I enjoyed the Mutant Mailbox letter pages which were included for each issue, especially seeing letters from future Marvel creators Tony Isabella, Mark Gruenwald, and Doug Moench.

This was an uneven read. It was admittedly tough slogging through some of these issues on the reread. If I ever revisit this material it will strictly be the Steranko and Thomas/Adams issues. The rest of these are of historical significance and are recommended for completists only.

Please note that the rating below is an average. Some of the earlier issues in the book were abysmal and dragged the average down.
Junk Food For Thought rating: 3.75 out of 5.

The OCD zone- Marvel Omnibus hardcovers make my heart swoon. Think of them as Blu-Ray boxsets, primed and ready for binge consumption. At 912 pages this should keep even the most voracious reader occupied for a while.

DVD-style Extras included in this book:
Roy Thomas' introduction from Marvel Masterworks: The X-Men Vol. 4. (2 pages)
Roy Thomas' introduction from Marvel Masterworks: The X-Men Vol. 5. (2 pages)
Roy Thomas' introduction from Marvel Masterworks: The X-Men Vol. 6. (2 pages)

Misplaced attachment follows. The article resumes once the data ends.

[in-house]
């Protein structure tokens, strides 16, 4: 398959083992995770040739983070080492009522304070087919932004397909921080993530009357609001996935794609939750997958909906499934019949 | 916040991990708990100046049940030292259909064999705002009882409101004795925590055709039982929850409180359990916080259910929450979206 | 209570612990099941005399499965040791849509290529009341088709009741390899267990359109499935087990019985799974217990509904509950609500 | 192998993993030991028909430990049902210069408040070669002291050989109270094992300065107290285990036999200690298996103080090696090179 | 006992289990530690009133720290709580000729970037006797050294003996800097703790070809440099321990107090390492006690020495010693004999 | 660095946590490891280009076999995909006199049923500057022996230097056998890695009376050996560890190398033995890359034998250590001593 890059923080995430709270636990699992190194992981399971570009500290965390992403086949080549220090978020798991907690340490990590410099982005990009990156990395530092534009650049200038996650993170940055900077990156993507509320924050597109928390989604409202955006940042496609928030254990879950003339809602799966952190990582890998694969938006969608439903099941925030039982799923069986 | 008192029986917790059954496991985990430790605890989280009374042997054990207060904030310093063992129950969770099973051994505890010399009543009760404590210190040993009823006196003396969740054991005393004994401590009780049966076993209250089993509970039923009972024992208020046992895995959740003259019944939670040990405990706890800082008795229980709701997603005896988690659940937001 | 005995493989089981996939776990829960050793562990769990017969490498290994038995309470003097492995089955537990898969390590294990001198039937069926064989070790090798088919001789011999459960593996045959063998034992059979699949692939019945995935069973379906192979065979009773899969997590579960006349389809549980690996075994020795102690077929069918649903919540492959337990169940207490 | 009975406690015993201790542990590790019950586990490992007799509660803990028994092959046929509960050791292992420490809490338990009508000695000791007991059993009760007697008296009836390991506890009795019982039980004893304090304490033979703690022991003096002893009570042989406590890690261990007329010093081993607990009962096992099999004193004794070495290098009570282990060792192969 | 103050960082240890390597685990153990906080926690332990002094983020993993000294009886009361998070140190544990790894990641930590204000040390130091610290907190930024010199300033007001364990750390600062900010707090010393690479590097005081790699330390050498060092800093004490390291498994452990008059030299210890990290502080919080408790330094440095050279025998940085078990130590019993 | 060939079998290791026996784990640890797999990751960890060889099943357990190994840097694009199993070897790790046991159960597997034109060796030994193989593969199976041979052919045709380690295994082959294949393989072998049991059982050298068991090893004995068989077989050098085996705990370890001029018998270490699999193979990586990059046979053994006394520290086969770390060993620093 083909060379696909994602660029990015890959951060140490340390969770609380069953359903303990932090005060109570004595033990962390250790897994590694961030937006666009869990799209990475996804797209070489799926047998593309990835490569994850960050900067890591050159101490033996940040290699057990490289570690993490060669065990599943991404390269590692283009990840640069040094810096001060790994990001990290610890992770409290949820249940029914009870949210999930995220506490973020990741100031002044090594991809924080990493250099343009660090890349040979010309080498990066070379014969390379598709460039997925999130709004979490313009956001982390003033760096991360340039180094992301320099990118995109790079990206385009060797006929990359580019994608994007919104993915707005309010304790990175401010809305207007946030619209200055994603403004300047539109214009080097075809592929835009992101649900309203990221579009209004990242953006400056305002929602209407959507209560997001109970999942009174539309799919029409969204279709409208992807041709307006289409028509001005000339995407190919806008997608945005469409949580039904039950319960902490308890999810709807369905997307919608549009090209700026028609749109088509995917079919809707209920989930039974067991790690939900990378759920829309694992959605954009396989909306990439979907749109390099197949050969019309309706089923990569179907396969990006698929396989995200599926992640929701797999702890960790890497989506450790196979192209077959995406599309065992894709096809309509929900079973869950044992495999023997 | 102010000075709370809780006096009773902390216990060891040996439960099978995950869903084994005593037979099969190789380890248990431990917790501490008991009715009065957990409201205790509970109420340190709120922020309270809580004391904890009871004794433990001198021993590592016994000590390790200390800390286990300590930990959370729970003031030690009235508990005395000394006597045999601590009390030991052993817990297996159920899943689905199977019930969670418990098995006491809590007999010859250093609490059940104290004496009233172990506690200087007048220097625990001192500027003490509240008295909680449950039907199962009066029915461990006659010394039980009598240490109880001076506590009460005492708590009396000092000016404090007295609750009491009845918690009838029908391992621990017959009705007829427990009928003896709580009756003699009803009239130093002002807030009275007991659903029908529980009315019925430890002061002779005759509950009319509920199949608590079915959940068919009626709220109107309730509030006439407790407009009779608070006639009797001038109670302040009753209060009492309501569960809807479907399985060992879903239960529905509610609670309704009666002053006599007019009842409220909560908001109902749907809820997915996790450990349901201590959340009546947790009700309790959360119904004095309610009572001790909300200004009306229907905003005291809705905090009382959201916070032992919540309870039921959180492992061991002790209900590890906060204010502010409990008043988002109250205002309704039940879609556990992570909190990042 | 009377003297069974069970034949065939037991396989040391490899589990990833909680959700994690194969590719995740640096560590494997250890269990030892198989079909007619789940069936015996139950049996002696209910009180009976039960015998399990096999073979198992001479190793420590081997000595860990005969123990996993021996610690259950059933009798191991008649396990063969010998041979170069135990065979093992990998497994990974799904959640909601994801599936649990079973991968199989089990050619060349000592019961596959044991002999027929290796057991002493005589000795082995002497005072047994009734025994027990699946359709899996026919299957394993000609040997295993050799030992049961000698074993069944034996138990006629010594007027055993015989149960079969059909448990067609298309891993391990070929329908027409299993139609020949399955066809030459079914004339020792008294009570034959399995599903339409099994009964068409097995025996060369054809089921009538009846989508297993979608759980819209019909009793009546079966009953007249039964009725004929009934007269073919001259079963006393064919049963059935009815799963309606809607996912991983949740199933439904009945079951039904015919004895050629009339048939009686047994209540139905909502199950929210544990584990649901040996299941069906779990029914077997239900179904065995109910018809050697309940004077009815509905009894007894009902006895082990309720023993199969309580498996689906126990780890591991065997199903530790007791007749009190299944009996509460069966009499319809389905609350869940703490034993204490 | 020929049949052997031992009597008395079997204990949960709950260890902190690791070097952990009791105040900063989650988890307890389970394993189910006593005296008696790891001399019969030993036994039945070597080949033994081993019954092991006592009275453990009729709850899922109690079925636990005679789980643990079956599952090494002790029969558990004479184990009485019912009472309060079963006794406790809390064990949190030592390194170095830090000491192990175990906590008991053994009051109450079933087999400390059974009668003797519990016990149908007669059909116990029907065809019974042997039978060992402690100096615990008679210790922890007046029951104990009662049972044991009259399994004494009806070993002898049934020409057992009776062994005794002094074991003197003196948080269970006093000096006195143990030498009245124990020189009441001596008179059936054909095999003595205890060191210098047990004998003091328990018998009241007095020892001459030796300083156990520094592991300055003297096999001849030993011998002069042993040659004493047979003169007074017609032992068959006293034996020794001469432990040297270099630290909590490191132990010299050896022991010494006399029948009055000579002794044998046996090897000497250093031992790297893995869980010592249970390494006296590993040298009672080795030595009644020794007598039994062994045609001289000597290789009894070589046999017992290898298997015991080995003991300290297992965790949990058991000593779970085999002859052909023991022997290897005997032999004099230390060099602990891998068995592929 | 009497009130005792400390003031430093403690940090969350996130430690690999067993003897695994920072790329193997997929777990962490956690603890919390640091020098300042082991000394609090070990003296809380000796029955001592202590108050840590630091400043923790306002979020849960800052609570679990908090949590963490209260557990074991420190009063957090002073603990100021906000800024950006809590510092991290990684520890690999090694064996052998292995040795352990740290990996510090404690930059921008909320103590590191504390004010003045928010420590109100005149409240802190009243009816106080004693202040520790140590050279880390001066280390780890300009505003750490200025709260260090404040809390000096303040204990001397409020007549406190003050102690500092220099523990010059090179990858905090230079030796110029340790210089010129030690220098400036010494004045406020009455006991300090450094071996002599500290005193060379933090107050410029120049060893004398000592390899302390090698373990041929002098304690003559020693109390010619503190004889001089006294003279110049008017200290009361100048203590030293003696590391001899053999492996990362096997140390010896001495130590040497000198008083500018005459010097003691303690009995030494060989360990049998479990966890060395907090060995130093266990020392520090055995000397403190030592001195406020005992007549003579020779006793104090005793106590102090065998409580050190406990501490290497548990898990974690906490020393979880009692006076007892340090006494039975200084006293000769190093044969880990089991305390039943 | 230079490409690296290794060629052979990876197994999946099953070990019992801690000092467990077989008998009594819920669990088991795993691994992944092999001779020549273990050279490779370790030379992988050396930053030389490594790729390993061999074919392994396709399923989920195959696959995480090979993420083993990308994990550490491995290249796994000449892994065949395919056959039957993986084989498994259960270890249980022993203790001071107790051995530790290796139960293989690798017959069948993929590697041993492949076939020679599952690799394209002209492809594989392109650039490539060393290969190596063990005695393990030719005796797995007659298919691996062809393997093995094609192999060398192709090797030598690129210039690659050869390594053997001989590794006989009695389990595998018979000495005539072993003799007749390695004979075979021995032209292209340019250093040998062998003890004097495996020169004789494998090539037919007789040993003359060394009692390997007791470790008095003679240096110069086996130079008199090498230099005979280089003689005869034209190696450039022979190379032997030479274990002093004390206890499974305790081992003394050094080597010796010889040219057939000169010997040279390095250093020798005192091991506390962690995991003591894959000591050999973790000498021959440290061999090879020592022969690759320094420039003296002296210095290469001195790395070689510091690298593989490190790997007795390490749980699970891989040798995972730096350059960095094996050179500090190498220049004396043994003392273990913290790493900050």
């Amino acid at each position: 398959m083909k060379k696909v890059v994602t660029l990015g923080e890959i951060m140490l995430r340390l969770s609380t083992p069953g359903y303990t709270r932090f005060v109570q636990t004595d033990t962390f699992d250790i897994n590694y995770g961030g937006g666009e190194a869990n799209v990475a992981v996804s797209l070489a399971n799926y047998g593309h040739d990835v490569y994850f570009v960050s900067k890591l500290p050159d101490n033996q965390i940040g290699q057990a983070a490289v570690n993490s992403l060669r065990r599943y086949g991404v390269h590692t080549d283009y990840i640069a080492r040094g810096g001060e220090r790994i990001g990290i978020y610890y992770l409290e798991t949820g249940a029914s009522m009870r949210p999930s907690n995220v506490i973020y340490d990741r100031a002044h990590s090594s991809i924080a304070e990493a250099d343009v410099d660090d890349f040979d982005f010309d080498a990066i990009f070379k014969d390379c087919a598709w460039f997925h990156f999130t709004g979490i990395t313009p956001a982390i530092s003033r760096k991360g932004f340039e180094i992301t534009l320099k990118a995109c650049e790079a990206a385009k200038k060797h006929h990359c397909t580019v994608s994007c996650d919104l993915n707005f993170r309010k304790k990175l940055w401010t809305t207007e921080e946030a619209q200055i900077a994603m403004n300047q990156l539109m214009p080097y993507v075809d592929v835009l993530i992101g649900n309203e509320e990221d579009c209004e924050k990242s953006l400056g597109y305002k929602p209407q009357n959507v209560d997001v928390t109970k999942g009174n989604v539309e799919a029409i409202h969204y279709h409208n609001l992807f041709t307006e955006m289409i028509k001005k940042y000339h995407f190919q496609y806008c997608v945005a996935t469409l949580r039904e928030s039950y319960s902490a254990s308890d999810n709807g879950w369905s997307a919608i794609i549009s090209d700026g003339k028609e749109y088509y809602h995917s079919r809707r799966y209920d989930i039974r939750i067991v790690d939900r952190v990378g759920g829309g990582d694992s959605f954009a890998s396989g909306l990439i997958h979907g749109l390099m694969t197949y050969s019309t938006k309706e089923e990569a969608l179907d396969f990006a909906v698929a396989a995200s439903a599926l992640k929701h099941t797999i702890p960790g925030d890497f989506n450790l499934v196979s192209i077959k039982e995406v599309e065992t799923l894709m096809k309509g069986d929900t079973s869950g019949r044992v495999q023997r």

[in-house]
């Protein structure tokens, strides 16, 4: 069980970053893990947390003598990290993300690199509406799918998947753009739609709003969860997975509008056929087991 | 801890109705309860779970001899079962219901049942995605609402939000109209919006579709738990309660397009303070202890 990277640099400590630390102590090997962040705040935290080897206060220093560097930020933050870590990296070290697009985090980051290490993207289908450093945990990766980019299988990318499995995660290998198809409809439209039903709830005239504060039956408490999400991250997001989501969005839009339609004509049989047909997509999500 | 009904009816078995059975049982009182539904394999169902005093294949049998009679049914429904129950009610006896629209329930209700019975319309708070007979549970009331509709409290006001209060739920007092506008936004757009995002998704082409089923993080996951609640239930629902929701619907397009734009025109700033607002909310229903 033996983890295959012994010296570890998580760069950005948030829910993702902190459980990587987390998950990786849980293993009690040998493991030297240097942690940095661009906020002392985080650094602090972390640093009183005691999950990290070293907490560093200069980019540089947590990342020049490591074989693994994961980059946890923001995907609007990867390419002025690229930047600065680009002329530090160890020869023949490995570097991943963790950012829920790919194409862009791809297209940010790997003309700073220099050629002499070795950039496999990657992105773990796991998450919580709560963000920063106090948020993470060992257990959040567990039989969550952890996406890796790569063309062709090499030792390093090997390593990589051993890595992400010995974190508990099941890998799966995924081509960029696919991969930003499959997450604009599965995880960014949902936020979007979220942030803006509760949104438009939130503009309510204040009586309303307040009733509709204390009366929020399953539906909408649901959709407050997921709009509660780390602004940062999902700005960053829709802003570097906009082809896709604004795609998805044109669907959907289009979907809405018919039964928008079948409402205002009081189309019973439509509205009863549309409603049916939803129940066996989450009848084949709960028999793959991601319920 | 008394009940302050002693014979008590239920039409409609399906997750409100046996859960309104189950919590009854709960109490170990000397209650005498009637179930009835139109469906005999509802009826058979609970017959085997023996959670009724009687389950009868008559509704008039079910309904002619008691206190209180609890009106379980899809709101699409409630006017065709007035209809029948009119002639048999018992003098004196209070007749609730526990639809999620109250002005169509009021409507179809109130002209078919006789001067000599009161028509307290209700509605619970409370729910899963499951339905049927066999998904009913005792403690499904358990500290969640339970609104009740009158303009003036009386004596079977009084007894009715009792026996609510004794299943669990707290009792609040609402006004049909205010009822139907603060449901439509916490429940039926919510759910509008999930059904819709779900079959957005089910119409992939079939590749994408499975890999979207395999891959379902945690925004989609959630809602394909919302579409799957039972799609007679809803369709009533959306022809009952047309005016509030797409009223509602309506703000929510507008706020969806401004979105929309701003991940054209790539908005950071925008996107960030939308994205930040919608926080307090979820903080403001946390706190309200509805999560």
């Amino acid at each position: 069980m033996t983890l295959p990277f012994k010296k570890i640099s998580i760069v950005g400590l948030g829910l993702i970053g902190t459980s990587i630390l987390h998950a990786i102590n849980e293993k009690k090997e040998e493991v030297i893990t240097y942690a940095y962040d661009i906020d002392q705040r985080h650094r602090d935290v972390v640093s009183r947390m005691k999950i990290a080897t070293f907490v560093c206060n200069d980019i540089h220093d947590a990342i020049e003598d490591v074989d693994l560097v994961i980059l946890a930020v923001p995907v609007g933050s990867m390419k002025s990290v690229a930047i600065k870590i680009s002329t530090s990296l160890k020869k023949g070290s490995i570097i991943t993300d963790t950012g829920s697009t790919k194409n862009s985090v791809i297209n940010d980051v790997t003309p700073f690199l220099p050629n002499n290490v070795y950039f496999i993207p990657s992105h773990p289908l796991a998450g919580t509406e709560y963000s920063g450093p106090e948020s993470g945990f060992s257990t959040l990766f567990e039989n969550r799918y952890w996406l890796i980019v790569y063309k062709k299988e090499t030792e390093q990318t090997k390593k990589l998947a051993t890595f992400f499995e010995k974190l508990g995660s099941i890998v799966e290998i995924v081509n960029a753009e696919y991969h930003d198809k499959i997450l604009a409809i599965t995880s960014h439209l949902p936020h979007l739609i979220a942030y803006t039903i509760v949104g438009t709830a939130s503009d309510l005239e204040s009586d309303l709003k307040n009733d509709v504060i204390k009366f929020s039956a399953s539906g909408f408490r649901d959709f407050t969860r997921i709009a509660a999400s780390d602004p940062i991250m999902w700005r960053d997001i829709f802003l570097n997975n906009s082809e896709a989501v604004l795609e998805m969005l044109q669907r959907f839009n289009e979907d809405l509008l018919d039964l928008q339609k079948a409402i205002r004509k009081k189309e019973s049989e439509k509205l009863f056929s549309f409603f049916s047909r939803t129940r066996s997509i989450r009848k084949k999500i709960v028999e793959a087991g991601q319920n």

Gil Kane's Comics Code Authority rejected cover for The X-Men #33. (1 page)
The X-Men #33 unused cover by Werner Roth. (1 page)
The X-Men #38 unused cover by George Tuska. (1 page)
Unused page from an aborted storyline originally slated for The X-Men #49. (1 page)
Three new pages of story created for the reprint of The X-Men #45 originally published as pages 2-4 in Marvel Triple Action #45. (3 pages)
The X-Men #56 unused cover by Neal Adams & Tom Palmer. (1 page)
The X-Men #62, page 6 original art by Neal Adams & Tom Palmer. (1 page)
Neal Adams & Tom Palmer color guides for The X-Men #62, the entire issue presented as thumbnails, four per page. (5 pages)